I remember going through this same process of realization about pre-contemporary literature (say, anything published before 1900) early in college. It was a visceral, un-cerebral epiphany; I reached a point at which I had amassed enough life experience myself to be able to empathize with and relate to people whose worldviews were very different from my own—to recognize what was essentially similar through the veil of differences. Before it happened, I experienced Shakespeare as a kind of alien being, whose characters, I had to accept, acted in ways not understandable in terms of my own existence. Which offered me very limited options for interacting with his texts. Sometime early in college something clicked for me, and I recognize the motivations that make Hamlet dither over killing his uncle, or Edgar put off revealing his identity to Gloucester. They suddenly seemed like real people to me, just living in different circumstances. (Obviously Ashbery has benefited from his long career in poetry; look how much more concise his version of this process is than mine!)

So too, I shared Ashbery's thoughts on ambiguity in art:

The idea of relief from pain has something to do with ambiguity. Ambiguity supposes eventual resolution of itself, whereas certitude implies further ambiguity. I guess that is why so much "depressing" modern art makes me feel cheerful.

This idea seems very apropos to the recent Woolf in Winter discussions. Woolf is the poster girl of so-called "depressing" modern art, yet I find much of her work positively exhilarating, and I think a lot of it has to do with her ability to evoke and even celebrate ongoing ambiguity. Most of my favorite writers—Woolf, Ishiguro, Welty, Proust—are able to coexist peacefully with conflicting impulses and uncertainties, and resist tying anything up into a neat little package for the reader. Perhaps I wouldn't go so far as to say that their work makes me feel "cheerful," but it does match up with my lived experience, and so gives me the deeply-felt pleasure of discovering a kindred spirit. As Murakami says in his own interview, "I always hope to position myself away from so-called conclusions."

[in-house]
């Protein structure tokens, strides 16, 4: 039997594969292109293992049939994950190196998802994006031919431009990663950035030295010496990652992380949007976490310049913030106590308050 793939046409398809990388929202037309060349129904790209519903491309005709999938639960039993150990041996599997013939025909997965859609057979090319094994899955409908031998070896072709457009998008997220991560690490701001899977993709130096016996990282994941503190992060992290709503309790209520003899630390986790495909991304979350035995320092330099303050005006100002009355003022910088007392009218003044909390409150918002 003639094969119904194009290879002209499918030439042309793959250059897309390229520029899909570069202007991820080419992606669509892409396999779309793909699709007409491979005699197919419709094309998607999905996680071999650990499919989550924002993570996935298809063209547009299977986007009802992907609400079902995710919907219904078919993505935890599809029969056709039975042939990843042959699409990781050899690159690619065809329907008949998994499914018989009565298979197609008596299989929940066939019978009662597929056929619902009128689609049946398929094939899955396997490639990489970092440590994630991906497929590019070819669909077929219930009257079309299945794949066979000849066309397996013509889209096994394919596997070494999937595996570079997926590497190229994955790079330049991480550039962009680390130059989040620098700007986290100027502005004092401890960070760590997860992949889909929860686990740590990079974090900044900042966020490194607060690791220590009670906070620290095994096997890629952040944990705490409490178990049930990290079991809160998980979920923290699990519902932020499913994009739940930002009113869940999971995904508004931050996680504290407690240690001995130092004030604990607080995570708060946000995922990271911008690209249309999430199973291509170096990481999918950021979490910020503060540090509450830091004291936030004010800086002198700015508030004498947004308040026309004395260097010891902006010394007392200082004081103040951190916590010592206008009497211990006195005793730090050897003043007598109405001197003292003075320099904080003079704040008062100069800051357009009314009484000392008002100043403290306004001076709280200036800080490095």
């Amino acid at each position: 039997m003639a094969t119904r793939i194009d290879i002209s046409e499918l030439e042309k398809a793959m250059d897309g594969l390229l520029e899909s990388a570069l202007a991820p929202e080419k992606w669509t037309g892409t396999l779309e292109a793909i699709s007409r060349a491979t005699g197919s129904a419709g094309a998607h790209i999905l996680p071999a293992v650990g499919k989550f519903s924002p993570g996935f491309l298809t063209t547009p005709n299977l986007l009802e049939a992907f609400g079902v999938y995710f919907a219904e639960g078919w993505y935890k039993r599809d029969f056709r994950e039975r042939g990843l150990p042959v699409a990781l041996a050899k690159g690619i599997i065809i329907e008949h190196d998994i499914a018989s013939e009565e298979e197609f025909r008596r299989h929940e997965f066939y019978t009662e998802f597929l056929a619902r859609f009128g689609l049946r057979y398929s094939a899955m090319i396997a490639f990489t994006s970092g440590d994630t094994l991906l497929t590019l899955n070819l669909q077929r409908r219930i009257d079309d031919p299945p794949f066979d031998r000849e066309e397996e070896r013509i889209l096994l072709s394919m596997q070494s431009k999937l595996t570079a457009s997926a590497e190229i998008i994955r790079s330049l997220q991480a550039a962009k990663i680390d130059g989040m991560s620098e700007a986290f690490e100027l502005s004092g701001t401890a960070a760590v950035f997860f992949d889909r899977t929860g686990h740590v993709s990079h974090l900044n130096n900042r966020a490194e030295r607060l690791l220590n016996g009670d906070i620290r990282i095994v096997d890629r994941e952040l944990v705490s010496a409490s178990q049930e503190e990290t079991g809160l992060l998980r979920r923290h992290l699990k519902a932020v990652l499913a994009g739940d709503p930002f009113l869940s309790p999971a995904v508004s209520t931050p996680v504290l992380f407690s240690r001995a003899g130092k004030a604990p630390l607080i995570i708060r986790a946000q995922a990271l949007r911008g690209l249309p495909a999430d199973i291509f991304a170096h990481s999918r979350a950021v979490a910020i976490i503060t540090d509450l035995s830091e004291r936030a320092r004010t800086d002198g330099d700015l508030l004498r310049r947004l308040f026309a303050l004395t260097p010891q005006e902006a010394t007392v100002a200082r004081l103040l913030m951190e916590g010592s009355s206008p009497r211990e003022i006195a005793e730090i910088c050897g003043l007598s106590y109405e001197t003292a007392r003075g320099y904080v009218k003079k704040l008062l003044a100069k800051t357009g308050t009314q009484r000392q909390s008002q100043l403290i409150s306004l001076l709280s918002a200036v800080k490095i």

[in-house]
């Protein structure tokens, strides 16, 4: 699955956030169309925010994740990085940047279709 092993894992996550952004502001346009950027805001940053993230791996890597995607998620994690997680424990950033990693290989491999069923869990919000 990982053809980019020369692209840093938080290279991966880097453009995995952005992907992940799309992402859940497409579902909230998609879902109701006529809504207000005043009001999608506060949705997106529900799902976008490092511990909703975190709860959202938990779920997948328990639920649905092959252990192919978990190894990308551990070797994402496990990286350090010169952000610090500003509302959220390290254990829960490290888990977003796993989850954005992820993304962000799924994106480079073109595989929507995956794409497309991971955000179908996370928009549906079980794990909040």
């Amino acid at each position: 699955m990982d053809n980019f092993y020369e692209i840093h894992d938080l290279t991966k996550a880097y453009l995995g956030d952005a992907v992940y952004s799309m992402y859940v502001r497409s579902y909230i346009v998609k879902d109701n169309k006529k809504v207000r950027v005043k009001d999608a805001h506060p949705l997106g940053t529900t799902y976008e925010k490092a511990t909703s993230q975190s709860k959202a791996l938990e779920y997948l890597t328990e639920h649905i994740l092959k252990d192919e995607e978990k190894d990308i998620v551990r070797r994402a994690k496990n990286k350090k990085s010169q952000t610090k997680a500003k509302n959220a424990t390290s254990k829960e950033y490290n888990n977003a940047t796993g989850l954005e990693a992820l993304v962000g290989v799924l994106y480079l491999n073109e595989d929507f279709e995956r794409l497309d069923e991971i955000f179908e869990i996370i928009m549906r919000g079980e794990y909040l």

There's no way I can share all the satisfying moments and fascinating tidbits in these interviews. I loved learning about the process by which Murakami's novels get translated into English (some smaller countries actually translate from the English rather than the original Japanese!); was engrossed by David Grossman's reflections on control of language in the Israeli press; was impressed by Hermione Lee's insightful questions in her interview with Philip Roth; was gobsmacked to learn that Stephen Sondheim grew up in a surrogate-son relationship to Oscar Hammerstein, and learned song-writing from him (and was also intrigued by Sondheim's reflections on how much less suited the English language is to writing rhyming poetry than the French and Italian). My ear for gossipy details loved picking up little facts of the writer's life—that Maya Angelou rents hotel rooms and writes on the unmade beds, for example.